In 1984, he was appointed governor of the eastern province of Moxico, Angola’s largest, quickly rising through the MPLA hierarchy.

The ex-artillery general later led his party’s group in parliament before becoming deputy speaker of the National Assembly.

His appointment as defence minister in 2014 secured his position as favoured successor to Dos Santos.

Now that he is to become president, his main challenge may be Angola’s shift to free-market capitalism at a time when volatile oil prices are taking a heavy toll on the crude-dependent economy.

– ‘Hardline MPLA general’ –

Lourenco “has a reasonable reputation as a moderate, not an extreme character,” said Soren Kirk Jensen of the Chatham House research group in London.

“He is probably the right person to be the bridge as Angola goes through a transition.”

Rumours abound that Dos Santos had hoped to hand over the reins of power to one of his children, one of whom, Isabel dos Santos, is Africa’s first billionaire woman according to Forbes magazine.

But Jensen said that “there is speculation that high-ranked people in the party put their foot down against this.”

Opponents of Dos Santos’s all-powerful regime believe Lourenco offers little hope of real change in Angola.

Activist and journalist Rafael Marques, a leading regime critic, said Lourenco was at heart “a hardline MPLA general”.

Former political prisoner Nuno Alvaro Dala said that under Lourenco “power in Angola will continue to be militarised”.

He is married to Ana Dias Lourenco, a former minister who also represented Angola at the World Bank. They have six children.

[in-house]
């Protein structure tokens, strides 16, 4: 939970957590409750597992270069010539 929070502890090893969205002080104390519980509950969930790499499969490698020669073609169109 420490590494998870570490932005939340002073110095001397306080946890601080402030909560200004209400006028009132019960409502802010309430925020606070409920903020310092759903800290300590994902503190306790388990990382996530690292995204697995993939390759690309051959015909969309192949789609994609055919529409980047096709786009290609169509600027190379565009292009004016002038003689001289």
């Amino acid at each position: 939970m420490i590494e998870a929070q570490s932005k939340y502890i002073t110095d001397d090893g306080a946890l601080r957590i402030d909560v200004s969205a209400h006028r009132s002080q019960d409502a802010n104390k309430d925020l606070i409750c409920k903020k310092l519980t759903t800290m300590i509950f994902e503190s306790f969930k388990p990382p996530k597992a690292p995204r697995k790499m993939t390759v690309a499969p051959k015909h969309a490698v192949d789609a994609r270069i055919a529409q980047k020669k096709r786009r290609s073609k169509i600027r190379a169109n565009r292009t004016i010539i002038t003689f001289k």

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NEWS

Rwanda President Kagame bags 3rd term with 99% of votes; U.S “disturbed by irregularities”

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Special to USAfricaonline.com

The United States said Saturday it was “disturbed by irregularities” in Rwanda’s presidential election which saw Paul Kagame celebrate a third consecutive victory with nearly 99 percent of the vote.

State Department spokeswoman Heather Nauert said the US “congratulates the people of Rwanda on their active and peaceful participation” in the poll but added: “We are disturbed by irregularities observed during voting and reiterate long-standing concerns over the integrity of the vote-tabulation process.”

Kagame, 59, returned to the helm of the east African nation which he has ruled with an iron fist since the end of the 1994 genocide with 98.63 percent of ballots cast — outdoing his tallies of 95 percent in 2003 and 93 percent in 2010.

Frank Habineza of the Democratic Green Party — the only permitted critical opposition party — won just 0.45 percent of votes, beaten into third place by the little-known independent candidate Philippe Mpayimana with 0.72.

Nauert, who pointedly did not mention Kagame by name in her statement, said a particular concern was the lack of transparency in determining the eligibility criteria.

“We hope the new electoral law to be debated in the next session of Parliament will clarify that process well before the 2018 parliamentary elections,” she said.

Kagame is credited with a remarkable turnaround in the shattered nation, which boasts annual economic growth of about seven percent, is safe, clean and has little corruption. Rwanda also has the highest number of female lawmakers in the world.

However rights groups accuse Kagame of ruling through fear, relying on systematic repression of the opposition, free speech and the media.

Kagame’s critics have ended up jailed, forced into exile or assassinated. Few Rwandans would dare to openly speak against him. ref: wire/agency